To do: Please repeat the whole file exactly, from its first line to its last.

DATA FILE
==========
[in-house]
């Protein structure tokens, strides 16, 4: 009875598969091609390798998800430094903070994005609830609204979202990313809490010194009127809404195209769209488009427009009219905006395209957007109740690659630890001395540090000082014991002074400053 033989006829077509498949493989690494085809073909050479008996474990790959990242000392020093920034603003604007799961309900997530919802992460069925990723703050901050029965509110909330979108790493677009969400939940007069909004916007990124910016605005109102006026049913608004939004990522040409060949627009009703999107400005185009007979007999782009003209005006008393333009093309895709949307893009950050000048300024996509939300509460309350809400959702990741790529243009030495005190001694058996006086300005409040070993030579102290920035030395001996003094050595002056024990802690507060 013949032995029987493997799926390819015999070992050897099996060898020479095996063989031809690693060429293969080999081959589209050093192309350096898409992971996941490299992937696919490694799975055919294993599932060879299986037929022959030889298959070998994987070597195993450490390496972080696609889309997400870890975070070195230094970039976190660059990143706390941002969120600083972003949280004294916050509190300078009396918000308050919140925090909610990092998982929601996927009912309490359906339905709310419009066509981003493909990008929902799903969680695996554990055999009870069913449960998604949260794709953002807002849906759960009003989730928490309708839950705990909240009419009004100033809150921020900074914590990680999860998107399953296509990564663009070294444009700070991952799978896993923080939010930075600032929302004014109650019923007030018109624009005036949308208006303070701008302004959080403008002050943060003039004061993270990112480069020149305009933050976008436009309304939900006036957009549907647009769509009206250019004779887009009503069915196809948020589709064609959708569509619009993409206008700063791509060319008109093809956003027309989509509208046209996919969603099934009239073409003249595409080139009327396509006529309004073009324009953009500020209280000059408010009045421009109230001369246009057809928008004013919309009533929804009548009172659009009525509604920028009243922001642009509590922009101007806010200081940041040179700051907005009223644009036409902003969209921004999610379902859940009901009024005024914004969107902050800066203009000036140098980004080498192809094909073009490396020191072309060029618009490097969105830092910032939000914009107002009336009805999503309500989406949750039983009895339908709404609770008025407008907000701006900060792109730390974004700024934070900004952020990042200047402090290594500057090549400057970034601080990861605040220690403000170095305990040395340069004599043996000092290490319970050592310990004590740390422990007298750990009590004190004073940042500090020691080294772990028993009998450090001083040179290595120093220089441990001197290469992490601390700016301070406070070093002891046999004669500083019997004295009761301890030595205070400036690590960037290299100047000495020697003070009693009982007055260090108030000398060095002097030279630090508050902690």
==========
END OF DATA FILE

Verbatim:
[in-house]
């Protein structure tokens, strides 16, 4: 009875598969091609390798998800430094903070994005609830609204979202990313809490010194009127809404195209769209488009427009009219905006395209957007109740690659630890001395540090000082014991002074400053 033989006829077509498949493989690494085809073909050479008996474990790959990242000392020093920034603003604007799961309900997530919802992460069925990723703050901050029965509110909330979108790493677009969400939940007069909004916007990124910016605005109102006026049913608004939004990522040409060949627009009703999107400005185009007979007999782009003209005006008393333009093309895709949307893009950050000048300024996509939300509460309350809400959702990741790529243009030495005190001694058996006086300005409040070993030579102290920035030395001996003094050595002056024990802690507060 013949032995029987493997799926390819015999070992050897099996060898020479095996063989031809690693060429293969080999081959589209050093192309350096898409992971996941490299992937696919490694799975055919294993599932060879299986037929022959030889298959070998994987070597195993450490390496972080696609889309997400870890975070070195230094970039976190660059990143706390941002969120600083972003949280004294916050509190300078009396918000308050919140925090909610990092998982929601996927009912309490359906339905709310419009066509981003493909990008929902799903969680695996554990055999009870069913449960998604949260794709953002807002849906759960009003989730928490309708839950705990909240009419009004100033809150921020900074914590990680999860998107399953296509990564663009070294444009700070991952799978896993923080939010930075600032929302004014109650019923007030018109624009005036949308208006303070701008302004959080403008002050943060003039004061993270990112480069020149305009933050976008436009309304939900006036957009549907647009769509009206250019004779887009009503069915196809948020589709064609959708569509619009993409206008700063791509060319008109093809956003027309989509509208046209996919969603099934009239073409003249595409080139009327396509006529309004073009324009953009500020209280000059408010009045421009109230001369246009057809928008004013919309009533929804009548009172659009009525509604920028009243922001642009509590922009101007806010200081940041040179700051907005009223644009036409902003969209921004999610379902859940009901009024005024914004969107902050800066203009000036140098980004080498192809094909073009490396020191072309060029618009490097969105830092910032939000914009107002009336009805999503309500989406949750039983009895339908709404609770008025407008907000701006900060792109730390974004700024934070900004952020990042200047402090290594500057090549400057970034601080990861605040220690403000170095305990040395340069004599043996000092290490319970050592310990004590740390422990007298750990009590004190004073940042500090020691080294772990028993009998450090001083040179290595120093220089441990001197290469992490601390700016301070406070070093002891046999004669500083019997004295009761301890030595205070400036690590960037290299100047000495020697003070009693009982007055260090108030000398060095002097030279630090508050902690």